Are cracks emerging in Ethereum’s mettle? Slow transaction times caused by a backlog have caused several exchanges to put a hold on ETH transactions. The holds have surprised many, given the Ethereum network’s past ability to host high transaction volume. Bitfinex tweeted it was suspending…
Are cracks emerging in Ethereum’s mettle? Slow transaction times caused by a backlog have caused several exchanges to put a hold on ETH transactions. The holds have surprised many, given the Ethereum network’s past ability to host high transaction volume.
Bitfinex tweeted it was suspending all ETH withdrawals “as the Ethereum network continues to experience extreme delays” until the network backlog subsides and they can reliably post transactions to the blockchain.
CEX.IO tweeted the same thing, as did BTC-E, which cited the “unstoppable operation of the Ethereum network due to the network load.”
An update on June 20 from ShapeShift’s support site advised users not to submit a ticket if they have not received ETH or an ETH token, but to wait 24 hours. “The entire ETH network is backlogged and causing delays, however, most transactions are posting to the chain within 8-10 hours,” the site noted.
Etherscan showed the average Ethereum block size at 8,956 bytes on June 13, more than quadrupling the amount a few months earlier. While the block size reached 12,725 on Oct. 10, that was a one-time event. The block size immediately dropped to the 2,000 range until March when it began steadily rising.
On June 20, the network recorded 300,000 transactions, according to data from Etherscan.
Startups based on the Ethereum network have been hosting ICOs which have been pressuring the network this week.
The Status ICO clogged up the network yesterday with “a huge number of high gas fee transactions, most of which are failing but still filling up the blocks and preventing normal tx’s from getting in,” according to a subreddit post.
One subreddit post said a mining pool, f2pool, was manipulating transactions intended for the Status ICO.
SONM, a blockchain powered fog supercomputer, is another Ethereum based startup hosting an ICO this week, as well as Gilgam, a platform for decentralized eSports tournament management.
Even with the Status ICO finished, a large number of transactions have continued to clog the network, making it necessary to pay high fees for transactions. In the meantime, users will not be able to withdraw from wallets and exchanges.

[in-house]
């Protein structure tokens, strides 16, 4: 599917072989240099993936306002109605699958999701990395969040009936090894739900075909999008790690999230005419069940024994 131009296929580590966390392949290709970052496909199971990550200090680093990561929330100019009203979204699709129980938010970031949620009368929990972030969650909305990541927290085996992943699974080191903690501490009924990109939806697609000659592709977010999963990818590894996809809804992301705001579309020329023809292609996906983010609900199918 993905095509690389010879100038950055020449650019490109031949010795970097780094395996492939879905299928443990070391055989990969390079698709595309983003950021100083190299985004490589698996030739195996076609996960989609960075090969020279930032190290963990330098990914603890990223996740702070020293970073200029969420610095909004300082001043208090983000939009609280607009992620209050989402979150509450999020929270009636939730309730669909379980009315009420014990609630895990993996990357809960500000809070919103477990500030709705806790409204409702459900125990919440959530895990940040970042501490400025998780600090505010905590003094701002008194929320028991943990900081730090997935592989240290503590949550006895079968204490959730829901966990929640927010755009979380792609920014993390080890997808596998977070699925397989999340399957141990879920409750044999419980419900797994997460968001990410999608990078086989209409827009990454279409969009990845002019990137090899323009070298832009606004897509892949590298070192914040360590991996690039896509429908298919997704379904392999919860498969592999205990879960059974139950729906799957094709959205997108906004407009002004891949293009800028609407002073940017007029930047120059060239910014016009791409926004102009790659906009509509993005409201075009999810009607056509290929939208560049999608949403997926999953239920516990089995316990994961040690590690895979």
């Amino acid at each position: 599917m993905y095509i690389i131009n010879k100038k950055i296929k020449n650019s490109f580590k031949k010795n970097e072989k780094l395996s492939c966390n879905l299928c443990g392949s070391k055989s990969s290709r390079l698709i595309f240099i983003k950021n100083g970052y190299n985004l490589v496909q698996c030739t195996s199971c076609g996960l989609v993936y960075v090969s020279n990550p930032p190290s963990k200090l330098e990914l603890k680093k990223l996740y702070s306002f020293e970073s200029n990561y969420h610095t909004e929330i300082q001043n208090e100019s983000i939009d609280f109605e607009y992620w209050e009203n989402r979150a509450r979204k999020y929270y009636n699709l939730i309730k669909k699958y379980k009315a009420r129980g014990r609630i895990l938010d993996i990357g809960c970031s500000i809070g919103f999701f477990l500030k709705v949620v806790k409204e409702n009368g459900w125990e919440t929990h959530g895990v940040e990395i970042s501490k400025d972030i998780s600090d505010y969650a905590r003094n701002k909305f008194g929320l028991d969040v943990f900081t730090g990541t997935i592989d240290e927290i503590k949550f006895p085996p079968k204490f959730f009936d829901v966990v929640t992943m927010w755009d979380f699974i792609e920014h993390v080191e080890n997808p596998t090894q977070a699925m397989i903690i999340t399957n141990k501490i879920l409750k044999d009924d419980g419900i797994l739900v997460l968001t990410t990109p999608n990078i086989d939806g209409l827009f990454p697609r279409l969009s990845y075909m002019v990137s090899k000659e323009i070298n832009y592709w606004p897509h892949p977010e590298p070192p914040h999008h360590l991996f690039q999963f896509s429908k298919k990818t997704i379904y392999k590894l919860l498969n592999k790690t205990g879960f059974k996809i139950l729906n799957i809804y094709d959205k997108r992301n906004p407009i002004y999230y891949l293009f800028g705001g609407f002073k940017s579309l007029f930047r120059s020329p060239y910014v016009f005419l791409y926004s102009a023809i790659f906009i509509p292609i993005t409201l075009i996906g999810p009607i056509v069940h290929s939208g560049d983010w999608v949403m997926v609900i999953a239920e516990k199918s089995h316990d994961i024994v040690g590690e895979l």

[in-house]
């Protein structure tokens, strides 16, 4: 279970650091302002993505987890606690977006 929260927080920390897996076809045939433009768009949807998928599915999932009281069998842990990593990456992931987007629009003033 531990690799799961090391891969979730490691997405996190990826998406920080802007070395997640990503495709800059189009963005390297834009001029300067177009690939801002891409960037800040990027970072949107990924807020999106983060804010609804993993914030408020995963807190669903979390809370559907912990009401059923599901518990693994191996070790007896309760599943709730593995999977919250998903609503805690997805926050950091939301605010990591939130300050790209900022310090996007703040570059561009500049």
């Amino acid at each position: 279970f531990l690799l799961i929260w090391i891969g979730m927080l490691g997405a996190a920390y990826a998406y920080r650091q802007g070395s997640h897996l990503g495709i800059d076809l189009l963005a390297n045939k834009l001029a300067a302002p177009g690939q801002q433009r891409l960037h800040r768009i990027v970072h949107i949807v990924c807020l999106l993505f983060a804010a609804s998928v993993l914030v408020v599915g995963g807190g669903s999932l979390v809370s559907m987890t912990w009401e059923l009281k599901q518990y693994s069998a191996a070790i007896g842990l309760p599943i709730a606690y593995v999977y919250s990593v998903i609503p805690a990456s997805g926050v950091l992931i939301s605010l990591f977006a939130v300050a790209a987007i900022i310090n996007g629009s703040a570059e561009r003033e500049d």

A subreddit post noted that users with bad defaults on client software prevent the network from automatically adapting to larger gas volumes.
The backlog appears to have taken the wind out of Ethereum’s price surge, driven by its smart contract and decentralized application functions. Ethereum’s price had been on a roll, breaking the $400 mark this month.
ETH fell to a low of $13 on Wednesday evening on GDAX, losing some 25x in value before making up those losses.
Also read: Status ICO clogs up Ethereum blockchain?
Coders are undoubtedly addressing Ethereum’s transaction capability. Its ability to handle high transaction volume has not, however, been the main reason for its popularity.
Ethereum’s smart contracts have attracted significant interest among financial institutions and other companies.
The Enterprise Ethereum Alliance (EEA) formed to connect large enterprises to blockchain technology. The alliance includes Intel, JPMorgan, Microsoft, Toyota, Samsung, the Depository Trust & Clearing Corporation (DTCC), the San Francisco Stock Exchange and others.
Ethereum has also attracted significant investor interest, based on the variety of currencies used to purchase Ethers. More than 83% of Ether buying was purchased using bitcoin a year ago, according to CryptoCompare. As of last week, bitcoin only accounted for 32% of the buying. Fiat currencies like the U.S. dollar and the Korean won have contributed a growing portion.
Ethereum’s transaction volumes reached 50% of bitcoin’s in late May for the first time, suggesting Ethereum is being widely used.
Google searches for Ethereum reached an all-time high in early May.
Featured image from Shutterstock.
Last modified: January 25, 2020 12:06 AM UTC